If you use Powerpoint either when pitching, lecturing or presenting, a few principles and tips to keep in mind when using type on a slide:
Don’t read the words.
It is bad enough that people use Powerpoint as a sort of teleprompter.
Much worse that you don’t trust the audience enough to read what you wrote.
If you want them to read the precise words, stand quietly until they do.
If you want to paraphrase the words, that can work.
When you read your slides, this is what your audience sees:
- Back of your head;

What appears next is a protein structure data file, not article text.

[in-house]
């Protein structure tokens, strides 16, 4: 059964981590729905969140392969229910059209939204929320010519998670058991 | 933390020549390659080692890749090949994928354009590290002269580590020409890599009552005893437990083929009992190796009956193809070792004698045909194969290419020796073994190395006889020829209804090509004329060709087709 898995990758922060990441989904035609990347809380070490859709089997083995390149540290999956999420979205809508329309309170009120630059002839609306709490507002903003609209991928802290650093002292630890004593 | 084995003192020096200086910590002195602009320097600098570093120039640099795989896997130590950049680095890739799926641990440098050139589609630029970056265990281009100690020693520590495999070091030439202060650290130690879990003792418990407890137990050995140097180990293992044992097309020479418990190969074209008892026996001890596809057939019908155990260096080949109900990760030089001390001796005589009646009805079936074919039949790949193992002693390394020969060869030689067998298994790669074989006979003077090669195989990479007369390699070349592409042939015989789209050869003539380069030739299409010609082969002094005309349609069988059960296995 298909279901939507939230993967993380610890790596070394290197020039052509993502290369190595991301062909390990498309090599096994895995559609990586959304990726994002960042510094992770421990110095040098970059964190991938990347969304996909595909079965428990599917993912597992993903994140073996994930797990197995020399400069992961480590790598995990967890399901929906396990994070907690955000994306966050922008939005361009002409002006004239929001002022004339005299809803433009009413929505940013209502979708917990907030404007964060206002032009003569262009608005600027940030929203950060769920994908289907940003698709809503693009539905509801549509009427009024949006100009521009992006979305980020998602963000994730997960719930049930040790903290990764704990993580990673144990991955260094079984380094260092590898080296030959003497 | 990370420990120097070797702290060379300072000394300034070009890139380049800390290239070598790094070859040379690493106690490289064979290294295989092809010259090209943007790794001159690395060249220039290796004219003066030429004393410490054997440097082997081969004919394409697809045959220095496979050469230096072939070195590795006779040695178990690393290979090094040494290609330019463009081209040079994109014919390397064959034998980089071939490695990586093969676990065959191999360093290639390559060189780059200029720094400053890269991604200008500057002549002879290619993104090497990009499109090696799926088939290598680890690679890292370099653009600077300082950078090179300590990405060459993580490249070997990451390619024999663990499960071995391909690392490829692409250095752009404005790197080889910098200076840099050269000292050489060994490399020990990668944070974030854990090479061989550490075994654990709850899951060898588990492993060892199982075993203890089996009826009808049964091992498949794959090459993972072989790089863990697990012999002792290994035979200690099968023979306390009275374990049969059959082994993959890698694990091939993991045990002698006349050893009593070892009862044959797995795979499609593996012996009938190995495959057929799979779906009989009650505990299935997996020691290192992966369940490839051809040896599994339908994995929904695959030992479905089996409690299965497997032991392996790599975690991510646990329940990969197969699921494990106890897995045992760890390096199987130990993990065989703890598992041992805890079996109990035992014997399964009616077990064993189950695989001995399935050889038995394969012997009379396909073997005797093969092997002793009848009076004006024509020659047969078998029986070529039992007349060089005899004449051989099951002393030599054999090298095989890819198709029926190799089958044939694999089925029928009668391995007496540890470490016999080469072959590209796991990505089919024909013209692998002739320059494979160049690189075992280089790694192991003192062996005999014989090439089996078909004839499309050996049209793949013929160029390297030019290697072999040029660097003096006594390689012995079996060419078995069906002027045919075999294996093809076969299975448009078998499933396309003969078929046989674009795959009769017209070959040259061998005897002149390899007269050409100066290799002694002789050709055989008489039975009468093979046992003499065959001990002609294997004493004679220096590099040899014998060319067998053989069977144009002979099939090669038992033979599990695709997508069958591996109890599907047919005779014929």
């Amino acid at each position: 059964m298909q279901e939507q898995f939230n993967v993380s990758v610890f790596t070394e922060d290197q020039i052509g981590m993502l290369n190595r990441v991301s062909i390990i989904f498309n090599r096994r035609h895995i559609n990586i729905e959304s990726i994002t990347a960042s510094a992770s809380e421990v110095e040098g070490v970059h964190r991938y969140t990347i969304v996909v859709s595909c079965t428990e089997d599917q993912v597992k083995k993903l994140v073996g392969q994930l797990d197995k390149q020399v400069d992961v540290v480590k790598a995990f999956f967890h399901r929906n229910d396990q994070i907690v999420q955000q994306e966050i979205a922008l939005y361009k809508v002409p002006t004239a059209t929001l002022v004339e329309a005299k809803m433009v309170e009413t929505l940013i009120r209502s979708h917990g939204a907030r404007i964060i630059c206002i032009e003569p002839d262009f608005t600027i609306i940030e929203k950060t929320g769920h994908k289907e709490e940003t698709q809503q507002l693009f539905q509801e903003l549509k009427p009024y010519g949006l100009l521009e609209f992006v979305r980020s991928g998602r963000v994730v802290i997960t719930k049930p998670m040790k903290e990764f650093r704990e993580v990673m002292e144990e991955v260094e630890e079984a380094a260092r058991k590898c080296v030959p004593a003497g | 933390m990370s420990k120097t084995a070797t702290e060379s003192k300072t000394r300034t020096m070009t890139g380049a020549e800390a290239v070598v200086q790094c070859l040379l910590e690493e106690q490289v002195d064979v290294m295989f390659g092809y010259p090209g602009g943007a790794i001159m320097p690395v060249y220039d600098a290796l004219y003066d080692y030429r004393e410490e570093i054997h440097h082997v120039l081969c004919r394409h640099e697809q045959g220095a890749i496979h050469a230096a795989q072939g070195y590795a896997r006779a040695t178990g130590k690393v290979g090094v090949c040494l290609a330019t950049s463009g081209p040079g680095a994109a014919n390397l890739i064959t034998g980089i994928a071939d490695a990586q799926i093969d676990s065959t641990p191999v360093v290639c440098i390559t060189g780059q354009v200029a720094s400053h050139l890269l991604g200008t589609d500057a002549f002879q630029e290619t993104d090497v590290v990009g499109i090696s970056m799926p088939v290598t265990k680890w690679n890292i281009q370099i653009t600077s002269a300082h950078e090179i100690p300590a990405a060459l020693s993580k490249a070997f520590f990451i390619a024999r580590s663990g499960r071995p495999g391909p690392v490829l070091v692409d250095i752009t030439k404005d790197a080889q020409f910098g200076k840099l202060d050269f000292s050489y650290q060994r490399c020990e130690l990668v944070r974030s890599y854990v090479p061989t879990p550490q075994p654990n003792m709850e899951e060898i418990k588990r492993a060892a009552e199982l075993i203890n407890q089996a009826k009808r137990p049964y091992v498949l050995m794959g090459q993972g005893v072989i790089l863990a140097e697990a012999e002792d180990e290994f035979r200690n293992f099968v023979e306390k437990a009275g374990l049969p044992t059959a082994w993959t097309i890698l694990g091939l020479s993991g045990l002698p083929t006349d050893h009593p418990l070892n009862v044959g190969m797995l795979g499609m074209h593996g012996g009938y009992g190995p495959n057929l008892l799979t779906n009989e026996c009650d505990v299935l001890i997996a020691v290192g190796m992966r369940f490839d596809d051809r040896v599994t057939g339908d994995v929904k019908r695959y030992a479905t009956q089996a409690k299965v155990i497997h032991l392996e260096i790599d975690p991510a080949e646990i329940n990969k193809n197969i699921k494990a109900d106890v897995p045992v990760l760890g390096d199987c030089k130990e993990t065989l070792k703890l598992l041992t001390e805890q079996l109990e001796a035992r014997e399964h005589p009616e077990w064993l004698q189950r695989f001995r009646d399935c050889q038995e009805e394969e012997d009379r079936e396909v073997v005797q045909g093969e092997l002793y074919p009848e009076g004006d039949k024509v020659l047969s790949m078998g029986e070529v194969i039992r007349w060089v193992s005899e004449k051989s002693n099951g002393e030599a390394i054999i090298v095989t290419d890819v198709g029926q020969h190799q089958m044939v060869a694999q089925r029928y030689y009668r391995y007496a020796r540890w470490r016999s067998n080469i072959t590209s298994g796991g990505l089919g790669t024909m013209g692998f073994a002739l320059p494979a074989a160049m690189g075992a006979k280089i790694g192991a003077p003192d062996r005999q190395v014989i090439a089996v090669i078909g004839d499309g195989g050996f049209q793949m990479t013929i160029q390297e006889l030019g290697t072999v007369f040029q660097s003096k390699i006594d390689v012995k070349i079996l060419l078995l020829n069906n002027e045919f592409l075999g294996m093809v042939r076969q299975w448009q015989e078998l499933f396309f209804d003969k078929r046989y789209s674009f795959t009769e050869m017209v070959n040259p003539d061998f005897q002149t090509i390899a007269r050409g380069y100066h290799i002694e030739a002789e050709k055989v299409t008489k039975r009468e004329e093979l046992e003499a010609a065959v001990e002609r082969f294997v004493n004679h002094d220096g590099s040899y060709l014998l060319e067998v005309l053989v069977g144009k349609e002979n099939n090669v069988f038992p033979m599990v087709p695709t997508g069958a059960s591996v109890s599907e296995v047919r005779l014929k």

- No eye contact;
- Excessive movement;
- Bad posture;
- No storytelling.
When you pitch, people listen to you.
When you introduce slides with lots of text, people start reading the text, their focus shifts from you to slides and in the process they stop listening to you.
In essence, when you introduce slides with text, you introduce your own competition to your pitch.
People can read and they read faster than you can read for them. But they can’t read and listen to you at the same time.
Your slides are not the presentation, you are.
You should be able to do your presentation without slides.